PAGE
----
July 14, 2005
US needle exchange programs declining
NEW YORK (Reuters Health) - Some needle exchange programs
in the US have ceased operations in recent years, and public
funding for these programs has declined, according to a report
Needle exchange programs help prevent transmission of HIV
and other bloodborne infections by increasing access to sterile
syringes among injection drug users (IDUs) and safely disposing
of used syringes. Exchange programs also offer social services,
such as provision of condoms, referrals for substance-abuse
treatment, and testing for HIV and hepatitis.
In 2003, Dr. C. A. McKnight, from New York's Beth Israel
Medical Center, and colleagues conducted surveys among 148
exchange programs known to the North American Syringe Exchange
"In 2002, for the first time in 8 years, the number of
exchange programs, the number of localities with exchange
programs, and the amount of public funding for exchange
programs in the United States decreased," the authors note in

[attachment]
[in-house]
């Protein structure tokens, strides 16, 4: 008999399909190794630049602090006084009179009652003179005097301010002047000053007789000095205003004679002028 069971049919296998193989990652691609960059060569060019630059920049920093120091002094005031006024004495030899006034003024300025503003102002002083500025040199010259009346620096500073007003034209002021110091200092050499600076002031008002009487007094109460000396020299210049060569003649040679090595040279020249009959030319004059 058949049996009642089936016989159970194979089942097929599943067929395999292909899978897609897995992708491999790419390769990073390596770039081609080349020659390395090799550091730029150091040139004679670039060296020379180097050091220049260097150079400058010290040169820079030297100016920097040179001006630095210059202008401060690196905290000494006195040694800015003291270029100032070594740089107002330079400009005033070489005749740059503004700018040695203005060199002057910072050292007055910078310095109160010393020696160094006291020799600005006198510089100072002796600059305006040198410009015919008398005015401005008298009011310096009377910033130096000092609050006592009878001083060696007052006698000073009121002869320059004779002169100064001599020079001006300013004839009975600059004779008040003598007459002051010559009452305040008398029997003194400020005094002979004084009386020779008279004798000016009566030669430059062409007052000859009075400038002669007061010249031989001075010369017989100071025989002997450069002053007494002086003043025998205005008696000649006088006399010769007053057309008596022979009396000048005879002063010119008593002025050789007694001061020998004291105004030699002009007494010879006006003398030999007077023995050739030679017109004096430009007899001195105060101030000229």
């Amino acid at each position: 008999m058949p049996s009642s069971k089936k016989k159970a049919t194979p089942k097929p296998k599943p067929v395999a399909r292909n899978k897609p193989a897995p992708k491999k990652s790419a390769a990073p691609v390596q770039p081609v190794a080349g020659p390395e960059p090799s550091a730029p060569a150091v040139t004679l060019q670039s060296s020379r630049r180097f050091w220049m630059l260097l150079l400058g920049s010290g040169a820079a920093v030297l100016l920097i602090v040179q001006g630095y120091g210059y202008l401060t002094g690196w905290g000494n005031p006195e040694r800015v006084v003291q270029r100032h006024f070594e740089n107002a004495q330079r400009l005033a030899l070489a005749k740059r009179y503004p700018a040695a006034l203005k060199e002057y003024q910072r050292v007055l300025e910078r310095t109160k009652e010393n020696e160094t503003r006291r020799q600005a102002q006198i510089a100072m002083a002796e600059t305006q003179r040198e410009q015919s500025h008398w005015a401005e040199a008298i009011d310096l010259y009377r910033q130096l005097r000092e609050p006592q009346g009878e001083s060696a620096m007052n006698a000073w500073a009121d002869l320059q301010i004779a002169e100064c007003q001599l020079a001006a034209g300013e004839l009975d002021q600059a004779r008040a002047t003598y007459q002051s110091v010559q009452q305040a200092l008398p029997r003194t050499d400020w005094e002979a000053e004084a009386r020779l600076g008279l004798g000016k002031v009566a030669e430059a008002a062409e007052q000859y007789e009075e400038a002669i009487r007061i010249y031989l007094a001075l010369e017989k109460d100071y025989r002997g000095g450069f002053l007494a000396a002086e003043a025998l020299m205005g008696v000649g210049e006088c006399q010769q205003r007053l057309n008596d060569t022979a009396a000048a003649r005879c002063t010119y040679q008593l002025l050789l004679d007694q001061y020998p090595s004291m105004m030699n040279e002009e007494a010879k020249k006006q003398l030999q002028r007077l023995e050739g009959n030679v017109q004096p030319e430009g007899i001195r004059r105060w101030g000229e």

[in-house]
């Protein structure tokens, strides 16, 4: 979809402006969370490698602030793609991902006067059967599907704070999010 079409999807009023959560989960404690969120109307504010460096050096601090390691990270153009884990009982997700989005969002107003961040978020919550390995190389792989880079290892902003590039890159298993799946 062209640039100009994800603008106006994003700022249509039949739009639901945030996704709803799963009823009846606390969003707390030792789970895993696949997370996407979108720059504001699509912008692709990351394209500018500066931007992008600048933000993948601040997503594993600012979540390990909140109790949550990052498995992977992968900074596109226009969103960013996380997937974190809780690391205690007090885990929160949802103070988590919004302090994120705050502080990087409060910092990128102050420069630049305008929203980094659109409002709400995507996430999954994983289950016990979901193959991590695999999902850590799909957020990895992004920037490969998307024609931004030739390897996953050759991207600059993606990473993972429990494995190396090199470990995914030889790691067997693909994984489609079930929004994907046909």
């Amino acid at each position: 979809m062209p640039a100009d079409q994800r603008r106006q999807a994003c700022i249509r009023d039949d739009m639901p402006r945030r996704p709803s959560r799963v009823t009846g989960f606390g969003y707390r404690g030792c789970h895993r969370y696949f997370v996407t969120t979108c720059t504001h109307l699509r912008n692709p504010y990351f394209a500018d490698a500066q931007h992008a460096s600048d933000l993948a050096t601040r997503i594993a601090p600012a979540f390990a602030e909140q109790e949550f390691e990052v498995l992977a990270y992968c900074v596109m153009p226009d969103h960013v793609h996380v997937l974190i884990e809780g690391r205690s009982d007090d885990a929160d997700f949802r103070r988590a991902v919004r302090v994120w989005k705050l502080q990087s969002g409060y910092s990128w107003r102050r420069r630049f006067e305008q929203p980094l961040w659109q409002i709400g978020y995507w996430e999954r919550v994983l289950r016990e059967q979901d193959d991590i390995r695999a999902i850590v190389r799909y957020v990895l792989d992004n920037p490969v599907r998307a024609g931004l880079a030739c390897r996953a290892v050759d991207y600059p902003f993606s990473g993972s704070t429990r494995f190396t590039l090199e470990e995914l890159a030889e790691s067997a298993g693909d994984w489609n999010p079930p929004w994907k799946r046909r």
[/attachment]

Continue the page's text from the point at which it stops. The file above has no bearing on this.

the Morbidity and Mortality Weekly Report, a publication of the
Atlanta-based US Centers for Disease Control and Prevention.
Specifically, the number of needle exchange programs
declined from 154 to 148 from 2000 to 2002, primarily through
loss of small programs, while the number of states and
territories with exchange programs fell from 35 to 32. Public
funding decreased 18 percent.
At the same time, the number of syringes exchanged
increased 20.2 percent and total budgets increased 7.4 percent.
Such programs "provide health and social services to IDUs
who might not otherwise be reached," the authors conclude.
"Continued monitoring of exchange programs in the United States
is necessary to evaluate the long-term effects of this public
SOURCE: Morbidity and Mortality Weekly Report, July 15,